Incomparable? George Floyd, Adama Traoré, and the War on Drugs in the Sister Republics

Editor’s Note: Today’s post comes from contributing editor Dr. David A. Guba, Jr., of Bard Early College in Baltimore. In late May massive protests erupted in the U.S. and France in response to police brutality against people of color. The murder of George Floyd by Minneapolis police on 25 May, which compounded tensions already heightened by the murdersContinue reading “Incomparable? George Floyd, Adama Traoré, and the War on Drugs in the Sister Republics”

Reefer Madness in France: Part II

Editor’s Note: Today’s post comes from contributing editor Dr. David A. Guba, Jr., of Bard Early College in Baltimore.  One of the earliest cases of “arab aliené: folie hasishique” I’ve found thus far in my research is from Algiers in the summer of 1857. On August 22 of that year, a twenty-year-old Muslim man called Soliman-ben-MohammedContinue reading “Reefer Madness in France: Part II”

L’Affaire Sarah Halimi and “Reefer Madness” in Postcolonial France: Part I

Editor’s Note: Today’s post comes from contributing editor Dr. David A. Guba, Jr., of Bard Early College in Baltimore.  In early April 2017, Kobili Traoré, a 27-year old Malian immigrant, murdered an elderly Orthodox Jewish woman named Lucie “Sarah” Attal-Halimi in the Belleville neighborhood of northeastern Paris. Neighbors who witnessed the attack told police that TraoréContinue reading “L’Affaire Sarah Halimi and “Reefer Madness” in Postcolonial France: Part I”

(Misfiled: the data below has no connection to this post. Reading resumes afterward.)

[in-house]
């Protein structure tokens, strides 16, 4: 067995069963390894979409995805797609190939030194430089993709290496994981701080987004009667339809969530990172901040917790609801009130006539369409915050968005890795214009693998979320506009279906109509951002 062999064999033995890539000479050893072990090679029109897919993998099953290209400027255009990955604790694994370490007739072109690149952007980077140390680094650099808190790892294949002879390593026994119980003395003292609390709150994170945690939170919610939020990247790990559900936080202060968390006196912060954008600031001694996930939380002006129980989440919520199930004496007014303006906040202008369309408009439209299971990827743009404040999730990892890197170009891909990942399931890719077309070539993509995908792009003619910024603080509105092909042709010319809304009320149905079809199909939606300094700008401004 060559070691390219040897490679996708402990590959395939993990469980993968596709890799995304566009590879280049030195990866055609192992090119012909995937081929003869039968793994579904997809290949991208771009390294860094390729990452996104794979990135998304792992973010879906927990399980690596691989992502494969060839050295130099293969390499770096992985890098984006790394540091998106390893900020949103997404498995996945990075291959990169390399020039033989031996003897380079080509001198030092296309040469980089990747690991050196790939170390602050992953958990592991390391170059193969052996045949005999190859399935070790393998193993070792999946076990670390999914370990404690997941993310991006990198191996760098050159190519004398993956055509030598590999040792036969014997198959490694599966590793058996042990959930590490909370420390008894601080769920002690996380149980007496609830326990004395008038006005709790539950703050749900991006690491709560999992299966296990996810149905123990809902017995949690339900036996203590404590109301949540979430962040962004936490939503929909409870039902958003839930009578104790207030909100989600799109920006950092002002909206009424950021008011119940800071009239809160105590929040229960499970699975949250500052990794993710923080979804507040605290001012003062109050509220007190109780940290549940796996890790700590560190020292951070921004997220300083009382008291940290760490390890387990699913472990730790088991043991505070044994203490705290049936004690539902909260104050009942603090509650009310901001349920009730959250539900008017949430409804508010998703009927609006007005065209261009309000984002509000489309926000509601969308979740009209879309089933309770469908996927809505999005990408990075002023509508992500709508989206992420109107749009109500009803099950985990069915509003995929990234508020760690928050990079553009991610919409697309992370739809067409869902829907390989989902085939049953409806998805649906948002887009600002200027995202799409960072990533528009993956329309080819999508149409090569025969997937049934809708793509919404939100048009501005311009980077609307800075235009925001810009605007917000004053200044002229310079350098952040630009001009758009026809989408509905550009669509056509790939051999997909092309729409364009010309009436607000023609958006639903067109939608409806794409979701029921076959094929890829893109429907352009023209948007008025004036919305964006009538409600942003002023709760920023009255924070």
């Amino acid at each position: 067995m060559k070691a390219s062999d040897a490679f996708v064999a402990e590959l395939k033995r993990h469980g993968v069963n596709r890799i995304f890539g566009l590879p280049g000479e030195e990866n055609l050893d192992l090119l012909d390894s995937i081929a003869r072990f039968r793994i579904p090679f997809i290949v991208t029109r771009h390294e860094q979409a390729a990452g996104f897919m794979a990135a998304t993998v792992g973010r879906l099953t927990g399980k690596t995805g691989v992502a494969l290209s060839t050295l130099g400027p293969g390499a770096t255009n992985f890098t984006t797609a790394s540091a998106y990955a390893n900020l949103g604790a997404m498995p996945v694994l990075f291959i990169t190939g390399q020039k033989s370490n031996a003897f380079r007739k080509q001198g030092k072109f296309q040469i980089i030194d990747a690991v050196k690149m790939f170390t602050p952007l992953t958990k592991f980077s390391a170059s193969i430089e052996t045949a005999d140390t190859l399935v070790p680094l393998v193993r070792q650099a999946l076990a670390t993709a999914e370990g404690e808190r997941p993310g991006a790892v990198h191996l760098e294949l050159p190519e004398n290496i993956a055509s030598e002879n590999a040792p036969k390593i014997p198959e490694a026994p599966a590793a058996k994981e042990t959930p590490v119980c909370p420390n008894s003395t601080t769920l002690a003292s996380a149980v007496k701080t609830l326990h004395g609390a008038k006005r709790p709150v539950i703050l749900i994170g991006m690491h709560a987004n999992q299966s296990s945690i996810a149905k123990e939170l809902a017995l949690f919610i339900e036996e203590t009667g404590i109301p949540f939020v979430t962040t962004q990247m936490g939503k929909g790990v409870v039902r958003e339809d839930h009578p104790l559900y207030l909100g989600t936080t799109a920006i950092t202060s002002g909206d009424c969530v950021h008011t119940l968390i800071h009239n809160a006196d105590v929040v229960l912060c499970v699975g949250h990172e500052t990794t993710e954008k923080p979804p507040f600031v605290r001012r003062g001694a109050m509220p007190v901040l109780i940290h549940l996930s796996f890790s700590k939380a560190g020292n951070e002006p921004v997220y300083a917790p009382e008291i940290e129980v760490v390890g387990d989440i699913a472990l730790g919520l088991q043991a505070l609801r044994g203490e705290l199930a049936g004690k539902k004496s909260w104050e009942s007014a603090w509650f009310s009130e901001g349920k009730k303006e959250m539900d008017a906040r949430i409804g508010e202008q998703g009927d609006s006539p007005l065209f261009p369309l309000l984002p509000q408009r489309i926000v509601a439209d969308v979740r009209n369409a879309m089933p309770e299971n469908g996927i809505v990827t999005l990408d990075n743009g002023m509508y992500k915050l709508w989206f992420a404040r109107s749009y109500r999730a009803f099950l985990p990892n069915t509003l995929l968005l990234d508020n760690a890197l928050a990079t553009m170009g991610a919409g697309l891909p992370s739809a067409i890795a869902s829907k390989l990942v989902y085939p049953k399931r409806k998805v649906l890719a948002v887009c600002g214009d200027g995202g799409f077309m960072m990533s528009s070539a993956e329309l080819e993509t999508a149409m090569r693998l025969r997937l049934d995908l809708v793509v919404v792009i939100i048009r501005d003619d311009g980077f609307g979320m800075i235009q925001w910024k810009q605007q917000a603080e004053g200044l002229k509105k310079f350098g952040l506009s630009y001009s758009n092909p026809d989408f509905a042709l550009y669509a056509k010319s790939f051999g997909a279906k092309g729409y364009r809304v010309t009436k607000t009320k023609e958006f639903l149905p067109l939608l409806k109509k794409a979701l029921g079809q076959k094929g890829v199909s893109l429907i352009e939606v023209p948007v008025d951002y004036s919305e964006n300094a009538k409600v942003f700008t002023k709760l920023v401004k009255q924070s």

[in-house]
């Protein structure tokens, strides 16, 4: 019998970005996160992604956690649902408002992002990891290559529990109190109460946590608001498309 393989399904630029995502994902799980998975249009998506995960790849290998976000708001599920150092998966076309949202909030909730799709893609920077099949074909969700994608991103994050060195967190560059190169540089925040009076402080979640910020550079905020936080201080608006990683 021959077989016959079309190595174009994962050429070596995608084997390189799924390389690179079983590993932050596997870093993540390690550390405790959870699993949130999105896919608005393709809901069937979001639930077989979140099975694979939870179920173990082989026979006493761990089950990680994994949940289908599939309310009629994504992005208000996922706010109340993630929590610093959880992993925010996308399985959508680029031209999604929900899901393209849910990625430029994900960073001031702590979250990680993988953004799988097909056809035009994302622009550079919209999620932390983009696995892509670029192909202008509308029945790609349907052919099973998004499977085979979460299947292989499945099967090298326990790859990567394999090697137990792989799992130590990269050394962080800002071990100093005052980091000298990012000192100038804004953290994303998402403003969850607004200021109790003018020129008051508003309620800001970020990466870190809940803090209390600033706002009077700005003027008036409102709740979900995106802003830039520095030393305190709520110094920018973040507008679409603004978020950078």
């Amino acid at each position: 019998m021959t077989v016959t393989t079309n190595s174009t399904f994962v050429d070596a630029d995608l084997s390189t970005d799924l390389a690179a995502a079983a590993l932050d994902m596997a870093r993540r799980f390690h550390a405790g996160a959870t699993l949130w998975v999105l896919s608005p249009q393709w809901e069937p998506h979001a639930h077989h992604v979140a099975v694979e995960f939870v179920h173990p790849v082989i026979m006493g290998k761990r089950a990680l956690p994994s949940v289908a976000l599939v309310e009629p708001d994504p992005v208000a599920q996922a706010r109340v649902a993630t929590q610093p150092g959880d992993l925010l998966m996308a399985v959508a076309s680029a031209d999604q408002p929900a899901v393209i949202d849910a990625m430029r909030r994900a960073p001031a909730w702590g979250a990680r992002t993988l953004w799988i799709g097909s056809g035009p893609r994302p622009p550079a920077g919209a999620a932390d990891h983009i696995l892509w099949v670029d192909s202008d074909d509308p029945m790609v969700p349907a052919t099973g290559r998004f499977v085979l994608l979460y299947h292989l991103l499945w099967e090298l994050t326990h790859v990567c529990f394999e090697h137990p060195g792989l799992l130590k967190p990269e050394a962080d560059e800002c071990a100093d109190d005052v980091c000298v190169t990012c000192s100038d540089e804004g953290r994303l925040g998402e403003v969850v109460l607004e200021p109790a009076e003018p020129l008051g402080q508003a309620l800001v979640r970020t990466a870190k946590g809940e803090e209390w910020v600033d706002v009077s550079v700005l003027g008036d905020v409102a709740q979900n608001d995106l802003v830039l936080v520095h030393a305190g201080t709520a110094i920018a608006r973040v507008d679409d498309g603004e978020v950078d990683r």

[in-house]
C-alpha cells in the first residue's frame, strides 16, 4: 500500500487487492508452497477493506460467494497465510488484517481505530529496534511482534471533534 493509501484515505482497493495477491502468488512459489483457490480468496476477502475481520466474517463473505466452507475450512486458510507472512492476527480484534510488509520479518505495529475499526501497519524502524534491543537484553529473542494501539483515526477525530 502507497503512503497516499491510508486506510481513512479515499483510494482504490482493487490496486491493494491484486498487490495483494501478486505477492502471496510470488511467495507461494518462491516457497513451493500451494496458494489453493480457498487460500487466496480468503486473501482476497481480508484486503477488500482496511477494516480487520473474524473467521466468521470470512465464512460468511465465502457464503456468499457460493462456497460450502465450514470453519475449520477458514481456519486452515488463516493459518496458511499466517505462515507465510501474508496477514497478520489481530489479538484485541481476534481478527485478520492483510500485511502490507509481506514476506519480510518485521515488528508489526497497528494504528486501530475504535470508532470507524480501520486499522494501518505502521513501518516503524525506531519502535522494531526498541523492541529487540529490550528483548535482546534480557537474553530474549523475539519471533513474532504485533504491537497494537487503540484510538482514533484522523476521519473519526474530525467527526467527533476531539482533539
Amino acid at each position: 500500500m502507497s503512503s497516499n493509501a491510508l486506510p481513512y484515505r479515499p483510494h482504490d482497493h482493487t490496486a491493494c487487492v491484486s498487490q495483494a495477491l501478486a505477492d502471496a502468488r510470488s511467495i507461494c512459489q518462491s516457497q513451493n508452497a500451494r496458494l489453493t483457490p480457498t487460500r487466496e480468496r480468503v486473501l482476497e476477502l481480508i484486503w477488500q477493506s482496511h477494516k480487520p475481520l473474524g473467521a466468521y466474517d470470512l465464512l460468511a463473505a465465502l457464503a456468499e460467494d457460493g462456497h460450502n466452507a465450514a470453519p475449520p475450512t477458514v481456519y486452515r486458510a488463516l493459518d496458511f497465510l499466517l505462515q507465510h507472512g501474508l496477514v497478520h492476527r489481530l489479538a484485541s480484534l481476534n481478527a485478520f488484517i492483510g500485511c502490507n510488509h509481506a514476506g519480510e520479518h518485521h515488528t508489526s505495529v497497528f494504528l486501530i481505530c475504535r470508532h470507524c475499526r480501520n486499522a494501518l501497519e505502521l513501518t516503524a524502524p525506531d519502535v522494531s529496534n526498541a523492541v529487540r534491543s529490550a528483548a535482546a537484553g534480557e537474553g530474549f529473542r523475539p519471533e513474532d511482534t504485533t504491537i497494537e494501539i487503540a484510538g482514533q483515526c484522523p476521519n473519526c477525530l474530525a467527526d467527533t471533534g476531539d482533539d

Points Bookshelf: “A Thirst for Empire” by Erika Rappaport

Editor’s Note: Today’s post comes from contributing editor Dr. Miriam Kingsberg Kadia , professor of history at the University of Colorado, Boulder. Her review is part of the Points Bookshelf project, in which we review books about alcohol and drug history.  The history of tea has been told many times by scholars and by connoisseurs. Firmly situatedContinue reading “Points Bookshelf: “A Thirst for Empire” by Erika Rappaport”

SHAD Interview: “The Philippines, the United States, and the Origins of Global Narcotics Prohibition” with Anne Foster

Editor’s Note: This is our last week of interviews with the authors of the newest edition of the Social History of Alcohol and Drugs, which focuses on the intersection of drugs and US foreign relations. Today we’re talking to Dr. Anne Foster, an associate professor of history at Indiana State University and co-editor of the journal Diplomatic History. YouContinue reading “SHAD Interview: “The Philippines, the United States, and the Origins of Global Narcotics Prohibition” with Anne Foster”

How cannabis became a “drug” in South Africa

Editor’s Note: Today’s post comes from Thembisa Waetjen, professor of history at the University of Johannesburg, and is derived from her presentation at the Cannabis: Global Histories conference, which was held from April 19-20, 2018, at the University of Strathclyde, Glasgow. In it, she argues that international cannabis criminalization was, in part, the result of anContinue reading “How cannabis became a “drug” in South Africa”

“Babylon Come and Light It Up on Fire”

Editor’s Note: Today’s post comes from Dr. Sarah Brady Siff, a visiting assistant professor of journalism at Miami University in Ohio. Siff’s post elaborates on the research she presented at the Cannabis: Global Histories conference held April 19-20, 2018, at the University of Strathclyde, Glasgow. Enjoy! Recently, like so many others, I found myself searchingContinue reading ““Babylon Come and Light It Up on Fire””

The Real History of France’s First Anti-Drug Law

Myth: Napoleon Bonaparte created the first anti-marijuana law in modern history during his military campaign to Egypt around 1800. For nearly a century, scholars and amateur historians have told their readers, quite incorrectly it turns out, that in October of 1800 Napoleon Bonaparte passed an official ban on hashish across Egypt after personally observing rampant use of theContinue reading “The Real History of France’s First Anti-Drug Law”

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